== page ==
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IJERPH, Vol. 15, Pages 2507: A Comparative Analysis of Residential Energy Consumption in Urban and Rural China: Determinants and Regional Disparities

09 Nov 2018

IJERPH, Vol. 15, Pages 2507: A Comparative Analysis of Residential Energy Consumption in Urban and Rural China: Determinants and Regional Disparities

International Journal of Environmental Research and Public Health doi: 10.3390/ijerph15112507

Authors:
Feng Dong
Bolin Yu
Yifei Hua
Shuaiqing Zhang
Yue Wang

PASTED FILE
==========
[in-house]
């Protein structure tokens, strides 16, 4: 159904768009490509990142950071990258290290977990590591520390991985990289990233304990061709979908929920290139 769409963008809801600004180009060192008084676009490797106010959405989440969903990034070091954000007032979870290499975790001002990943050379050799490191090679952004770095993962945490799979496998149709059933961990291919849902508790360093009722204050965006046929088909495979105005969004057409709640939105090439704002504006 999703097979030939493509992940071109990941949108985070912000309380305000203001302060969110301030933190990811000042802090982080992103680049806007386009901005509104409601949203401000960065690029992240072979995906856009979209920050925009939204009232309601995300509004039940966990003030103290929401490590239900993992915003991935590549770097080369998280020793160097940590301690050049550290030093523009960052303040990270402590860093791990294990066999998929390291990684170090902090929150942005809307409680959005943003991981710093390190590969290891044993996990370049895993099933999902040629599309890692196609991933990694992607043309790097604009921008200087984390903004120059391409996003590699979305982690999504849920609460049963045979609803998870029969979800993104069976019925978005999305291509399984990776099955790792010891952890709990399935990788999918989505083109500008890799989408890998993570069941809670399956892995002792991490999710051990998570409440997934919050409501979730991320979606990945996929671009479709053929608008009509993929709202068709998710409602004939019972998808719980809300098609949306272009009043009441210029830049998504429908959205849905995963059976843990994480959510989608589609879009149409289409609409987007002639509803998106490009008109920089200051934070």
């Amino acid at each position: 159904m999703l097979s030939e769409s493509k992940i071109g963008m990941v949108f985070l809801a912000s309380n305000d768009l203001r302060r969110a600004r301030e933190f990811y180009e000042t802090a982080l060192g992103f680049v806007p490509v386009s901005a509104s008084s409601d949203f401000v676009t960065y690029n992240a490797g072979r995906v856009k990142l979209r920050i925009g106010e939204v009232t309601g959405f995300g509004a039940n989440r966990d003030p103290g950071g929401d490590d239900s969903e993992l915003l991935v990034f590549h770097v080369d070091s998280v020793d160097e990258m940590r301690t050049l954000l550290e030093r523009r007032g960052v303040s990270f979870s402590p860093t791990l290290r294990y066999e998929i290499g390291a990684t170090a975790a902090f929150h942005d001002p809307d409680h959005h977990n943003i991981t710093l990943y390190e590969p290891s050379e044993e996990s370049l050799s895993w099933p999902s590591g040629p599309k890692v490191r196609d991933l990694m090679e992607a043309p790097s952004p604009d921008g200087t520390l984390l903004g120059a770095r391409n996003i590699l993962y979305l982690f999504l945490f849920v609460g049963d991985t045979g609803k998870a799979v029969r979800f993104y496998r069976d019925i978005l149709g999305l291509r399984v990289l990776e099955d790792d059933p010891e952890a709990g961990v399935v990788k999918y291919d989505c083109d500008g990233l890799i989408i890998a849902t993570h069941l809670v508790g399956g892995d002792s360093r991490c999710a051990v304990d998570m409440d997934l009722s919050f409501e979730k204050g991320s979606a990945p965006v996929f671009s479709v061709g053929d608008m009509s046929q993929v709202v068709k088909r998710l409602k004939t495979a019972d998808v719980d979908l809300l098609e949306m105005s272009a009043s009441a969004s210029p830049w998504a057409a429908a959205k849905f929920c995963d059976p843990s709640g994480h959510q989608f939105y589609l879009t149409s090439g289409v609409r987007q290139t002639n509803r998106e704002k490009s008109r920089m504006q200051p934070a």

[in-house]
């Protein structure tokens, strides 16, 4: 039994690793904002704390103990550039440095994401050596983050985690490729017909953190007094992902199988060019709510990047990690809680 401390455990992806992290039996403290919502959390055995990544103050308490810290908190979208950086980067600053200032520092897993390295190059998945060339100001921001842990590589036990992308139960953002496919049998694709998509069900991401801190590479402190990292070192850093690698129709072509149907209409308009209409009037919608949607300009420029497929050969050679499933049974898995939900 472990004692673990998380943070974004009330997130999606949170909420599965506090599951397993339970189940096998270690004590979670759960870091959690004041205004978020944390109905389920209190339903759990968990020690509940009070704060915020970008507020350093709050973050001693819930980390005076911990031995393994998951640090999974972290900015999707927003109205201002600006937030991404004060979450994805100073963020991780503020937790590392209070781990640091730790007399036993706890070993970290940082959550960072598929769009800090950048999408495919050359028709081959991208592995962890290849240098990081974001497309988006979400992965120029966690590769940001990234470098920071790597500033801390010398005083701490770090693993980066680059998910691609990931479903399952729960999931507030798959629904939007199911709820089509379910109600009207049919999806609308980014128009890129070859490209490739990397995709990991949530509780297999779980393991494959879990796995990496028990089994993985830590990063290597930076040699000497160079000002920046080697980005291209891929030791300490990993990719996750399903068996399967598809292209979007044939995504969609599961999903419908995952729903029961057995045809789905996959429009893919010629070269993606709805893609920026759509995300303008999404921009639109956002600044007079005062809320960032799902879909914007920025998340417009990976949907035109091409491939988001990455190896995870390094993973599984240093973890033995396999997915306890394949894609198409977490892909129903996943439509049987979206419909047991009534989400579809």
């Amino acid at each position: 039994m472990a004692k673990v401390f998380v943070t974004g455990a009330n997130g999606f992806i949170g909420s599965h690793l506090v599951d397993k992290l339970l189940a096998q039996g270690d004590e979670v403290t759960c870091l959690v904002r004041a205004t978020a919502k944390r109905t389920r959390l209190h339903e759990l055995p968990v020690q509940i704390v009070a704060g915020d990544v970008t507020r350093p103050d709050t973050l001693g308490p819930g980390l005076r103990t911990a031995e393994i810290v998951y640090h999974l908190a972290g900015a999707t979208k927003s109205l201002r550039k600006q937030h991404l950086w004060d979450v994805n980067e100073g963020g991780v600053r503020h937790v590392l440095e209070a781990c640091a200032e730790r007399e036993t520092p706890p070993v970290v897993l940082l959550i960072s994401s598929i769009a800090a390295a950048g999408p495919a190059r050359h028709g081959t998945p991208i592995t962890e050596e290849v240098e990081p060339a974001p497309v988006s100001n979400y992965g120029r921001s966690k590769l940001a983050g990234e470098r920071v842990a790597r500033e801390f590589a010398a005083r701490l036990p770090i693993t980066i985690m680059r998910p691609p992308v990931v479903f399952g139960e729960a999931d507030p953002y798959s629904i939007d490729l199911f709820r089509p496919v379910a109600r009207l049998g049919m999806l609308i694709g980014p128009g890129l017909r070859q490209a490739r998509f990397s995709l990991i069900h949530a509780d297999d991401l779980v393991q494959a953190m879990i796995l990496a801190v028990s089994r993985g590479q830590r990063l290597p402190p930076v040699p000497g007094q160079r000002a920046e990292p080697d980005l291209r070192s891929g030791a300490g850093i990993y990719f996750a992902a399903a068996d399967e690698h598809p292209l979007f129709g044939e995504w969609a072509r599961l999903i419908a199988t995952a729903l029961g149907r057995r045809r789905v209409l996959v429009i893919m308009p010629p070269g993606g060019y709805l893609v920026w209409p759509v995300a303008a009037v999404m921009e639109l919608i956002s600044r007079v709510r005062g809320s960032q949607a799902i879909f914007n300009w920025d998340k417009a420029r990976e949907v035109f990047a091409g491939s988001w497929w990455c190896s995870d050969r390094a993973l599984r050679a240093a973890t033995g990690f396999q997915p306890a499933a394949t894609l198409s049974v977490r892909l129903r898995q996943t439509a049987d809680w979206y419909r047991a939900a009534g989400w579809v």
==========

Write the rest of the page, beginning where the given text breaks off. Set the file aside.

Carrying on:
Residential energy consumption (REC) has become increasingly important in constructing an energy-saving and environment-friendly society in China. The main purpose of this study is to provide a more in-depth analysis of the determinants of REC from an urban-rural segregation perspective, and quantify the contributions of individual determinants to the regional disparities of REC. Based on the extended STIRPAT (the stochastic impacts by regression on population, affluence, and technology) model, seemingly unrelated regression (SUR) estimation is employed to examine the impacts of various determinants of urban REC per capita (URECP) and rural REC per capita (RRECP) in a sample of China’s 30 provinces over the period 2007–2016. Then, following the results of SUR, this paper tries to explore the reasons for interprovincial disparities of URECP and RRECP by using the Shapley value decomposition. The empirical results show that income level and heating lead to an increase in URECP, while other factors, including the share of natural gas, average temperature, child dependency ratio and gross dependency ratio, significantly decrease URECP. In terms of RRECP, it is shown that old-age dependency ratio, income level and the share of coal consumption positively influence RRECP, while average temperature has a negative effect on RRECP. Specially, the effect of gross dependency ratio on RRECP is positive, indicating the non-working-age population causes more energy use than the working-age population in rural areas. According to the Shapley decomposition, rather than social-economic variables, climate and heating factors contribute the most to the interprovincial differences in URECP. Furthermore, it is found that income level is the most important factor accounting for inter-provincial differences in RRECP. The findings of this research are of great interest, not only to scholars in REC-related fields, but also to decision makers.

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